THE Aral Sea is shrinking. And a health hazard is growing apace with the spreading desert. Since 1960, more than a third of the surface area of the sea - surrounded by the Central Asian republics of Kazakhstan and Uzbekistan - has disappeared. If nothing is done to stop the process, the Aral Sea may become just a geographic memory by the next century, some experts predict.
Experts agree that intensive irrigation combined with a change in climatic conditions is largely responsible for the drop in the sea's level.
Yet, while the causes are relatively easy to identify, finding solutions will not be so simple, especially given the tense political relations among Central Asian republics these days.
Specialists from the Soviet Academy of Sciences and the United Nations Environmental Program (UNEP) have just concluded discussions on the Aral crisis in this dusty town, about 500 miles northwest of Tashkent. UNEP is based in Nairobi, Kenya.
``This is not a time to point fingers and blame people,'' says Ashirbai Mambetkarimov, head of the Union for the Salvation of the Aral and Amu Darya, a local environmental group. ``We have to find ways to eliminate the dangers that the Aral crisis currently poses to the population.''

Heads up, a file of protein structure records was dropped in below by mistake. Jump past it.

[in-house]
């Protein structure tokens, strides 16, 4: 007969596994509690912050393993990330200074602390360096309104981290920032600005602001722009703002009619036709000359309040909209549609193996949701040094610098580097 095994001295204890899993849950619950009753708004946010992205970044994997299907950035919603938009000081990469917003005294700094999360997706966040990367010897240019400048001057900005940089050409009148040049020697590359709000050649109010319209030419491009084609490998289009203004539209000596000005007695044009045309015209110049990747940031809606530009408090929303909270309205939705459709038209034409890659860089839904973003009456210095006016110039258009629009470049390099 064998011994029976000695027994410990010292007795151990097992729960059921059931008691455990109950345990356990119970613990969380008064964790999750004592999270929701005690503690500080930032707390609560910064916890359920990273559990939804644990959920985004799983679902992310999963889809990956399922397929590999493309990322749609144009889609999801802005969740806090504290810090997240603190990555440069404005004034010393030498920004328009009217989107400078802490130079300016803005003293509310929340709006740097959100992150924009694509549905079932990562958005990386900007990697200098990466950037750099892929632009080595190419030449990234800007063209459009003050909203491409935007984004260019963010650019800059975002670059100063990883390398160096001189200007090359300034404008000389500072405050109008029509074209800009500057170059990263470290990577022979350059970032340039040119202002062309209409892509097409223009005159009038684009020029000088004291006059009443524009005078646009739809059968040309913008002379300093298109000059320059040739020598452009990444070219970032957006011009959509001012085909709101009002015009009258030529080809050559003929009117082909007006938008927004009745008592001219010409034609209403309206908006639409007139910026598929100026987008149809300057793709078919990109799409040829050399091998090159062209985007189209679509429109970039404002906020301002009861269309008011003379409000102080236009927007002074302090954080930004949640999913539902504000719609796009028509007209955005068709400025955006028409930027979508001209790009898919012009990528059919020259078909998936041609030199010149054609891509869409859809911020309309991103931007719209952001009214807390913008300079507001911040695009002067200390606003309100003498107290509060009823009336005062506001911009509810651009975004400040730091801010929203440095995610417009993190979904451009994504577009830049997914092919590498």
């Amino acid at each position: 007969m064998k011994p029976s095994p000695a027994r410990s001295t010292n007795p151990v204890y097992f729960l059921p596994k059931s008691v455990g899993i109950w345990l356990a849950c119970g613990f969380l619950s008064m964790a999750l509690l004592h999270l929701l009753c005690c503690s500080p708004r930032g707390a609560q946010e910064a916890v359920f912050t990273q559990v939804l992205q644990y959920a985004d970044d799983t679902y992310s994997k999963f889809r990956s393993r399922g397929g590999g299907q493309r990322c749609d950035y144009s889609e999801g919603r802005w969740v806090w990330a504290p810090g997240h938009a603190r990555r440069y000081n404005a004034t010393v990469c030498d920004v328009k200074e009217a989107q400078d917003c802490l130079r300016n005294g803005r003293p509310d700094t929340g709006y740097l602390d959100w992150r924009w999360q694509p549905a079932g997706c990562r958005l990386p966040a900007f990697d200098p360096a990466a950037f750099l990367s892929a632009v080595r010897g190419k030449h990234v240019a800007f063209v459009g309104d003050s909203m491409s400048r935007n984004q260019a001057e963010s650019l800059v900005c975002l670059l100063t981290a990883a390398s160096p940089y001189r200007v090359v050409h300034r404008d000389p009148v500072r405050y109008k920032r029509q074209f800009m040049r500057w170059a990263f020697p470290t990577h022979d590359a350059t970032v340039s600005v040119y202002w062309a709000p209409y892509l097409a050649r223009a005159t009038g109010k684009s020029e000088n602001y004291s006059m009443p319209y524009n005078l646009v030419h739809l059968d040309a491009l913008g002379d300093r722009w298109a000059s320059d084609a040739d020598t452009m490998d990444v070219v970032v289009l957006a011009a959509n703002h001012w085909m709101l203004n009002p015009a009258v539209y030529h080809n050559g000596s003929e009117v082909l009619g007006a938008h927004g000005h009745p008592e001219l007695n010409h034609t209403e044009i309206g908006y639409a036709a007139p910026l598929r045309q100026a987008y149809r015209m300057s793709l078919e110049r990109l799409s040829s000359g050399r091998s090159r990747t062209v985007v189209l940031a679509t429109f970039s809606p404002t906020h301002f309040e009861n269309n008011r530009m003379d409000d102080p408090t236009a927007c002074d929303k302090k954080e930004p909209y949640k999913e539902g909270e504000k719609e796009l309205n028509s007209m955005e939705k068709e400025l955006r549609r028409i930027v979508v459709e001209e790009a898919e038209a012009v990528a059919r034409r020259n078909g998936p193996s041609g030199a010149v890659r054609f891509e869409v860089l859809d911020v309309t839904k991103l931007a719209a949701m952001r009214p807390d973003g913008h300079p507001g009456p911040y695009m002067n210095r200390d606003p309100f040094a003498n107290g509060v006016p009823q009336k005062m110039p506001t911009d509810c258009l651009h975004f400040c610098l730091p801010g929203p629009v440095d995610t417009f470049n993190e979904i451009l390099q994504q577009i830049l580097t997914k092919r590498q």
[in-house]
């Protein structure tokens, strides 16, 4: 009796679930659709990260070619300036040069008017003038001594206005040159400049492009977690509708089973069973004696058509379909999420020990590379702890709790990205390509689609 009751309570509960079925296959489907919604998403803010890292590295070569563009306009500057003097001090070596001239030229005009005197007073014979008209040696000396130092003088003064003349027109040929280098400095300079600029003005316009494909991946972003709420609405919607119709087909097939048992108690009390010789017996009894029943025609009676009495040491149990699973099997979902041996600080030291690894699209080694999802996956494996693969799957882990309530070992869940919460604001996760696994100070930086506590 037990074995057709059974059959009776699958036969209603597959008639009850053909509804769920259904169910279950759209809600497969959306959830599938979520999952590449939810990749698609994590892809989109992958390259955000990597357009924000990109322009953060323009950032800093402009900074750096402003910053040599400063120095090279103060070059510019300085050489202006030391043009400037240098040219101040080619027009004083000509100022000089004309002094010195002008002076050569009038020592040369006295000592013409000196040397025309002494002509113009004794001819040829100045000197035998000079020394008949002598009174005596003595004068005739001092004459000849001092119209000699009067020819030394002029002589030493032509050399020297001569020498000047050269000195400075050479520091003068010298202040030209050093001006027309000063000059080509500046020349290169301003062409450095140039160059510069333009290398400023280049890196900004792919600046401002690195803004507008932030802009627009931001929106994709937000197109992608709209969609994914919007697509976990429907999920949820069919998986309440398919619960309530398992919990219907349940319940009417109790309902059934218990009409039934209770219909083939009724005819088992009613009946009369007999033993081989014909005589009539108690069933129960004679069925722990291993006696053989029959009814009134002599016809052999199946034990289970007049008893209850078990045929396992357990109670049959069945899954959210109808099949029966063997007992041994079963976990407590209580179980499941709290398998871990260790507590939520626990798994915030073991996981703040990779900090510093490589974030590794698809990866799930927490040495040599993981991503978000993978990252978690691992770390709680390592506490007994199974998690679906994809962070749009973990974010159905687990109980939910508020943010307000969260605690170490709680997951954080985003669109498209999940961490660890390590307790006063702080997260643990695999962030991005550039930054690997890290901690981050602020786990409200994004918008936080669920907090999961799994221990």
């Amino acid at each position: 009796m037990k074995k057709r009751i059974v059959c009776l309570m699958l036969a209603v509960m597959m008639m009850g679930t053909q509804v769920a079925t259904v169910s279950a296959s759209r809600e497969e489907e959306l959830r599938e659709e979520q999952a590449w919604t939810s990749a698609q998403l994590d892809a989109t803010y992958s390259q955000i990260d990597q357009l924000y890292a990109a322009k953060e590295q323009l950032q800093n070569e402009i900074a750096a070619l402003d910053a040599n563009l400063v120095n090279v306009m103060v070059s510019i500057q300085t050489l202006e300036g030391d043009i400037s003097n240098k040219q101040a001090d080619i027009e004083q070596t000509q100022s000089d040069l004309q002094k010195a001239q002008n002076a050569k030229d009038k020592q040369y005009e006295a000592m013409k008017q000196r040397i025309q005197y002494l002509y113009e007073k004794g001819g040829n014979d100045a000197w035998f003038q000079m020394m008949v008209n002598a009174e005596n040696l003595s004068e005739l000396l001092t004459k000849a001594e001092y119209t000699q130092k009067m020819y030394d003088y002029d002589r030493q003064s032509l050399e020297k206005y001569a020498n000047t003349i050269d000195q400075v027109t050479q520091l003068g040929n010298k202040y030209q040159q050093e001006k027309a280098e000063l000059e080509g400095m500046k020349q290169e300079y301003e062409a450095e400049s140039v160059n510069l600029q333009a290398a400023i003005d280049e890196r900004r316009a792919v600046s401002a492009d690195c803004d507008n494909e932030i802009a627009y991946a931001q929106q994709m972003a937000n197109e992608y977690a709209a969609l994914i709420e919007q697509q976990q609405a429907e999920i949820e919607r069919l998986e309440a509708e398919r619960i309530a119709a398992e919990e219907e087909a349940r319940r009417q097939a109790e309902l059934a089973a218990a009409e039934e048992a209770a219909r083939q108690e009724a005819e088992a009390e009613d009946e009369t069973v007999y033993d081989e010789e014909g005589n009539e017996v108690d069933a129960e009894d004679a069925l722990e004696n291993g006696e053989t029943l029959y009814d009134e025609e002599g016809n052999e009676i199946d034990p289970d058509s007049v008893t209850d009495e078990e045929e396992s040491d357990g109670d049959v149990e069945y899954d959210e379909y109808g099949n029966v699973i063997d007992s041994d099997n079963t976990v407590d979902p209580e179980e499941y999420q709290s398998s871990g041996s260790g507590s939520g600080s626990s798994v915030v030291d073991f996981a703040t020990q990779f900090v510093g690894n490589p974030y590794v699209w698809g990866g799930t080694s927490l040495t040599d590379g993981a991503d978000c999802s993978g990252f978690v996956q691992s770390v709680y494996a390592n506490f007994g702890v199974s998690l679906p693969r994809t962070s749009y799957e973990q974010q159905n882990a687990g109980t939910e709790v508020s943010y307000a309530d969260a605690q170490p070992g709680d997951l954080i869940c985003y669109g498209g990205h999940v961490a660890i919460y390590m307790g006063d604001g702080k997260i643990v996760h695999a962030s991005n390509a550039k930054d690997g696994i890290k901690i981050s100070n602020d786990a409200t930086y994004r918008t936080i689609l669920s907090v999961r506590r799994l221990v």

Those most at risk are in the Karakalpak Autonomous Region on the southern shore of the Aral. The sky there is often crystal clear with not a cloud to be seen for days on end. But on the ground, it's a different story.
Steady winds carry salt from the parched seabed all over the region, coating crops and lining lungs. Some dried-up irrigation canals are completely covered by a layer of salt, as though they've been whitewashed.
The condition is most noticeable at dusk. Driving on shoddily paved roads in the twilight, oncoming headlights appear as though they're plowing through a dense fog, but it's really just salt-filled dust.
The heavy use of pesticides and herbicides has compounded the health problems by polluting drinking water.
Cotton farms use defoliants during harvest. Cotton is the area's main crop, and the chemicals turn the vast fields into withered brown patches with protruding white blotches. Defoliation makes harvesting easier because much of it is still done by hand.
But health statistics for the region are startling. The rate of cancer of the esophagus is seven times greater than in the Soviet Union as a whole, while 80 percent of the population has some sort of blood disorder, says Charzau Abdirov, a local health official.
The Aral Sea crisis traces its roots to the late 1950s and early '60s, when Communist officials launched massive irrigation efforts to boost agricultural production. Though irrigation has been conducted in the area for centuries, the enormous undertakings destroyed the ecological balance.